he publici p making de-

of the YR's annual fall member- can headquarters, 103 S. Fourth
ship drive. Ave.
The club also announced that Reservations may be made by
tickets for President Dwight D. calling NOrmandy 34520 between
Eisenhower's Birthday Brill will go 2 and 5 p.m. They may also be
on sale starting Monday, Sept. 23, picked up in person.
in room 2515 of the Student Activi- The ball will be held on Oct. 25,
ties Building; and at the Republi- in the Michigan Union from 9 p.m.
to 1 a.m. The ball is under the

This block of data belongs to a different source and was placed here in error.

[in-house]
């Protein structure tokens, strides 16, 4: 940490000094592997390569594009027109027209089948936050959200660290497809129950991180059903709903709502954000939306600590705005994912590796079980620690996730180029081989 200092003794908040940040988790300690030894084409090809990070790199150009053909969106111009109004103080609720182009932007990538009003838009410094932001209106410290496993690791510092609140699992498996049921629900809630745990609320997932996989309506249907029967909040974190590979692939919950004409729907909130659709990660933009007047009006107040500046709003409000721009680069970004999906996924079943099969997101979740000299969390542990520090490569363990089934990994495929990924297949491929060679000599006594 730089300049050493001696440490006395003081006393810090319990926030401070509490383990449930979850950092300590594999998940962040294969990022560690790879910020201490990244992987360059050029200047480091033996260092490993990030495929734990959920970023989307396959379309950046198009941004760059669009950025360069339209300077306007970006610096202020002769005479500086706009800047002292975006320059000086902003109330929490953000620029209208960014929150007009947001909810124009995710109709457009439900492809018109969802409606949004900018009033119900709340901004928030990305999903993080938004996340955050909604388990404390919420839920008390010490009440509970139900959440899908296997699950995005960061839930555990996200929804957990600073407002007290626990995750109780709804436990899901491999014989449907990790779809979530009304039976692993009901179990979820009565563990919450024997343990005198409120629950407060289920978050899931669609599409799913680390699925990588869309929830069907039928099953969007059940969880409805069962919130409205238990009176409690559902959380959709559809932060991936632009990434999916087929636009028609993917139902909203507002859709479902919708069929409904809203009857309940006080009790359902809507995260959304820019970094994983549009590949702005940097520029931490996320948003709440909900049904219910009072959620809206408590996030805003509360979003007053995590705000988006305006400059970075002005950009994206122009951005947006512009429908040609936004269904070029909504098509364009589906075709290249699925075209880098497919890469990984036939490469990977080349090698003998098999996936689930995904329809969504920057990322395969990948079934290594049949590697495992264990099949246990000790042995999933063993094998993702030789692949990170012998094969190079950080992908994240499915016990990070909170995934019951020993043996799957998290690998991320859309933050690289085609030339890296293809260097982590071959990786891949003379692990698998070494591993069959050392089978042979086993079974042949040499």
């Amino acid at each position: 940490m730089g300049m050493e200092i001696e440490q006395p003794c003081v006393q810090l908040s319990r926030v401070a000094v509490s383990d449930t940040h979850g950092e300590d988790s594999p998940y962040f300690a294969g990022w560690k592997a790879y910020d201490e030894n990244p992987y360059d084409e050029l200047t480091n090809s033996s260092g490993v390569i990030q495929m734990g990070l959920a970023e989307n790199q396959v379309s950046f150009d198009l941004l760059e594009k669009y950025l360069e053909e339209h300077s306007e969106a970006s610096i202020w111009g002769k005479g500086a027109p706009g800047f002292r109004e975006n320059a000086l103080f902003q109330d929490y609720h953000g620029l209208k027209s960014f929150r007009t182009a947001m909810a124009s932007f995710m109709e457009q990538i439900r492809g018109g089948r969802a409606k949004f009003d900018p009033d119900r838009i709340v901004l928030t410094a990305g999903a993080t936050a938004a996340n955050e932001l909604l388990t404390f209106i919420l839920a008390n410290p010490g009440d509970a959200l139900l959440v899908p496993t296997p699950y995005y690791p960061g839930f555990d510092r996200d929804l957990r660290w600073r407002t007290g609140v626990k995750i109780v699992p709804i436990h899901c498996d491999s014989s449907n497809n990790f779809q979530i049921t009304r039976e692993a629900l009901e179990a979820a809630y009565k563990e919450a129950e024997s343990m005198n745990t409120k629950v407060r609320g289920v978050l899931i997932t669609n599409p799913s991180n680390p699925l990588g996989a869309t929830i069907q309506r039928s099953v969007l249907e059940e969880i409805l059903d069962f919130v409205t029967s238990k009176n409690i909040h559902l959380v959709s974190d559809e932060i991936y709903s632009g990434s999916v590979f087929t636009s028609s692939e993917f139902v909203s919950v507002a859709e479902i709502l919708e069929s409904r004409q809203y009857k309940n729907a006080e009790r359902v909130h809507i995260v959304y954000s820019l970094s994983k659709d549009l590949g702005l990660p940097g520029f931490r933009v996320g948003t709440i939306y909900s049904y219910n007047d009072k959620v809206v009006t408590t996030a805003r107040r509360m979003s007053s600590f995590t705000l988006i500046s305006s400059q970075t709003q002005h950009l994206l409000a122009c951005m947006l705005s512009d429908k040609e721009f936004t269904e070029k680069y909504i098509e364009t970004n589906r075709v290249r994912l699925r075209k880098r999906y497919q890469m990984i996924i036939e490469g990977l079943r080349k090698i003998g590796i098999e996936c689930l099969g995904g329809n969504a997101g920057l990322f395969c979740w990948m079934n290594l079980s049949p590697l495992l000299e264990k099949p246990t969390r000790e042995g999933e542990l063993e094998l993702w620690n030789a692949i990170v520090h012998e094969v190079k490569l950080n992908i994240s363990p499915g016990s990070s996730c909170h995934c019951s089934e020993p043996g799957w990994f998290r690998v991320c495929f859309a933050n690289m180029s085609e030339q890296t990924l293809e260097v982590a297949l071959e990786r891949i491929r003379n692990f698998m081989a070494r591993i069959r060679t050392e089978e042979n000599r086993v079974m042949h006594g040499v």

auspices of the Ann Arbor City
Republican Committee,'with which'
D the University's YR's are affiliated.
ChaIrmen fnr the dance are:'

10o mart noon
Gov. G. Mennen Williams will
head a large Michigan delegation
in a regional Democratic meeting
in Toledo, Ohio, Sept. 26 and 27
the Democratic State Central Com-
mittee announced..
Democratic state party members
from six states will attend the
States represented in the con-
ference are Illinois, Indiana, Mich-

( Organization'
(Use of this column for announce-
ments of meetings is available to. offi-
cially recognized and registered stu-
dent organizations only. For' the cur-
rent semester organizations should reg-
ister not later than October 11.)
Michigan Union, Union Bridge Tour-
nament, Sept. 20. 7:30 p.m., Union
Game Room. Everyone welcome.
*. * *
Litheran Student Association, sup-
perj foir}owed by short program, Sept.
20, 6:00' p.m., Lutheran Student Cen-